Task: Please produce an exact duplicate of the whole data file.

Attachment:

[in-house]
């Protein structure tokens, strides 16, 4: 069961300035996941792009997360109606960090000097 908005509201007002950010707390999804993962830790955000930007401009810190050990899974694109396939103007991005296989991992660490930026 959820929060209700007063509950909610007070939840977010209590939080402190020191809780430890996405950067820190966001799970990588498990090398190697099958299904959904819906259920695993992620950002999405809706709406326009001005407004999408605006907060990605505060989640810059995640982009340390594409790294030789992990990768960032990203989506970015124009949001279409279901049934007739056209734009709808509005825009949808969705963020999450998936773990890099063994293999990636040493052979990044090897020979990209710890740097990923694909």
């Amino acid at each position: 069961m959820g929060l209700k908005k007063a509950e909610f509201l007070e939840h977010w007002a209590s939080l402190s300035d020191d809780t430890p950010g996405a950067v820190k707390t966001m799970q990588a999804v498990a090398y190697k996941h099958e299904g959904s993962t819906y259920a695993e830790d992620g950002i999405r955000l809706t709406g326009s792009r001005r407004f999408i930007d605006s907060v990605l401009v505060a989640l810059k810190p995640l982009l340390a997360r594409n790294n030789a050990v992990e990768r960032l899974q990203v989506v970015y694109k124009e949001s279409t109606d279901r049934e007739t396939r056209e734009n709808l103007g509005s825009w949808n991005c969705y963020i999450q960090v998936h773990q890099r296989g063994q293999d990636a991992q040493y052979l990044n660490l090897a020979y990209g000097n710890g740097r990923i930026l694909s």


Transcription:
[in-house]
């Protein structure tokens, strides 16, 4: 069961300035996941792009997360109606960090000097 908005509201007002950010707390999804993962830790955000930007401009810190050990899974694109396939103007991005296989991992660490930026 959820929060209700007063509950909610007070939840977010209590939080402190020191809780430890996405950067820190966001799970990588498990090398190697099958299904959904819906259920695993992620950002999405809706709406326009001005407004999408605006907060990605505060989640810059995640982009340390594409790294030789992990990768960032990203989506970015124009949001279409279901049934007739056209734009709808509005825009949808969705963020999450998936773990890099063994293999990636040493052979990044090897020979990209710890740097990923694909």
């Amino acid at each position: 069961m959820g929060l209700k908005k007063a509950e909610f509201l007070e939840h977010w007002a209590s939080l402190s300035d020191d809780t430890p950010g996405a950067v820190k707390t966001m799970q990588a999804v498990a090398y190697k996941h099958e299904g959904s993962t819906y259920a695993e830790d992620g950002i999405r955000l809706t709406g326009s792009r001005r407004f999408i930007d605006s907060v990605l401009v505060a989640l810059k810190p995640l982009l340390a997360r594409n790294n030789a050990v992990e990768r960032l899974q990203v989506v970015y694109k124009e949001s279409t109606d279901r049934e007739t396939r056209e734009n709808l103007g509005s825009w949808n991005c969705y963020i999450q960090v998936h773990q890099r296989g063994q293999d990636a991992q040493y052979l990044n660490l090897a020979y990209g000097n710890g740097r990923i930026l694909s």